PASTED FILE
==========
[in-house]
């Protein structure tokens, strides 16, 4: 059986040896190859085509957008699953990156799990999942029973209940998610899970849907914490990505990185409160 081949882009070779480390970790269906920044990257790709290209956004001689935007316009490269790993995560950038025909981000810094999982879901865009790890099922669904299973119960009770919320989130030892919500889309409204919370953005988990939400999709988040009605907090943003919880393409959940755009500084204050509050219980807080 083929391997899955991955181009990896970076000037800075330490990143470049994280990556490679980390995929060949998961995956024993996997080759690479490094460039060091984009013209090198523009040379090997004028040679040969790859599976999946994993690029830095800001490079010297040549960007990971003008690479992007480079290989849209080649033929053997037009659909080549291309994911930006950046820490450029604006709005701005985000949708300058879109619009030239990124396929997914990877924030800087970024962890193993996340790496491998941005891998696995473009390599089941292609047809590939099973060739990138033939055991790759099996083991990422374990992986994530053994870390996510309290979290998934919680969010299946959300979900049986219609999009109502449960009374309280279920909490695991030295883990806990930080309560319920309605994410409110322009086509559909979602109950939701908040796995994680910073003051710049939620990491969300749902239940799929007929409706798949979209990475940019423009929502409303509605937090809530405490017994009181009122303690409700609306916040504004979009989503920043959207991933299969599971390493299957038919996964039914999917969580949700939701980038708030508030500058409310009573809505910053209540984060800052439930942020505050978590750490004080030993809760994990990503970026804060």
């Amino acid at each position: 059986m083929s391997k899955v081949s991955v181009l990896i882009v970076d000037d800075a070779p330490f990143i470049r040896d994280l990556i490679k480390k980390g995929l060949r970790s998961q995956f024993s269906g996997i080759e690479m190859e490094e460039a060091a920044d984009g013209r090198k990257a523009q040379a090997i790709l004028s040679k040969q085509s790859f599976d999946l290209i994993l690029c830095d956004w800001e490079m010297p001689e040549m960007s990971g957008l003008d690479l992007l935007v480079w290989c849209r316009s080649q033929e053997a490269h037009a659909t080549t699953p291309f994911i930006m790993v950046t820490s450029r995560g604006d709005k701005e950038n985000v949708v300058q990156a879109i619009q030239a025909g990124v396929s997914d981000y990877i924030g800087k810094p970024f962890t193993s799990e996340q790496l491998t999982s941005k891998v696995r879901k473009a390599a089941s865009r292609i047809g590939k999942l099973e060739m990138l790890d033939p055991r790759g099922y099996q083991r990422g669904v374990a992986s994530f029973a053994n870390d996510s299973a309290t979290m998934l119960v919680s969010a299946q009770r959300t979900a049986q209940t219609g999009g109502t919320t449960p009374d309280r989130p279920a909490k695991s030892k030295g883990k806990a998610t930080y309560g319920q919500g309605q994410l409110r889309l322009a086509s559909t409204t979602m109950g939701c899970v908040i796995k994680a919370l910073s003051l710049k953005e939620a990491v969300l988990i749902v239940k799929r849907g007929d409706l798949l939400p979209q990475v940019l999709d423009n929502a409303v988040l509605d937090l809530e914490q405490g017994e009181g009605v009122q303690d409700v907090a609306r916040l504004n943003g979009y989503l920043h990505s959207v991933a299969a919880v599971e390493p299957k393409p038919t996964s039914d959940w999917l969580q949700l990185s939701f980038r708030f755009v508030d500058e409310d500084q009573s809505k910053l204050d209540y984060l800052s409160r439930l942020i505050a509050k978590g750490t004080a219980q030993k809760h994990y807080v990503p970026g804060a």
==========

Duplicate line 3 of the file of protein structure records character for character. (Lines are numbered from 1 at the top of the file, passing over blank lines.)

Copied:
């Amino acid at each position: 059986m083929s391997k899955v081949s991955v181009l990896i882009v970076d000037d800075a070779p330490f990143i470049r040896d994280l990556i490679k480390k980390g995929l060949r970790s998961q995956f024993s269906g996997i080759e690479m190859e490094e460039a060091a920044d984009g013209r090198k990257a523009q040379a090997i790709l004028s040679k040969q085509s790859f599976d999946l290209i994993l690029c830095d956004w800001e490079m010297p001689e040549m960007s990971g957008l003008d690479l992007l935007v480079w290989c849209r316009s080649q033929e053997a490269h037009a659909t080549t699953p291309f994911i930006m790993v950046t820490s450029r995560g604006d709005k701005e950038n985000v949708v300058q990156a879109i619009q030239a025909g990124v396929s997914d981000y990877i924030g800087k810094p970024f962890t193993s799990e996340q790496l491998t999982s941005k891998v696995r879901k473009a390599a089941s865009r292609i047809g590939k999942l099973e060739m990138l790890d033939p055991r790759g099922y099996q083991r990422g669904v374990a992986s994530f029973a053994n870390d996510s299973a309290t979290m998934l119960v919680s969010a299946q009770r959300t979900a049986q209940t219609g999009g109502t919320t449960p009374d309280r989130p279920a909490k695991s030892k030295g883990k806990a998610t930080y309560g319920q919500g309605q994410l409110r889309l322009a086509s559909t409204t979602m109950g939701c899970v908040i796995k994680a919370l910073s003051l710049k953005e939620a990491v969300l988990i749902v239940k799929r849907g007929d409706l798949l939400p979209q990475v940019l999709d423009n929502a409303v988040l509605d937090l809530e914490q405490g017994e009181g009605v009122q303690d409700v907090a609306r916040l504004n943003g979009y989503l920043h990505s959207v991933a299969a919880v599971e390493p299957k393409p038919t996964s039914d959940w999917l969580q949700l990185s939701f980038r708030f755009v508030d500058e409310d500084q009573s809505k910053l204050d209540y984060l800052s409160r439930l942020i505050a509050k978590g750490t004080a219980q030993k809760h994990y807080v990503p970026g804060a």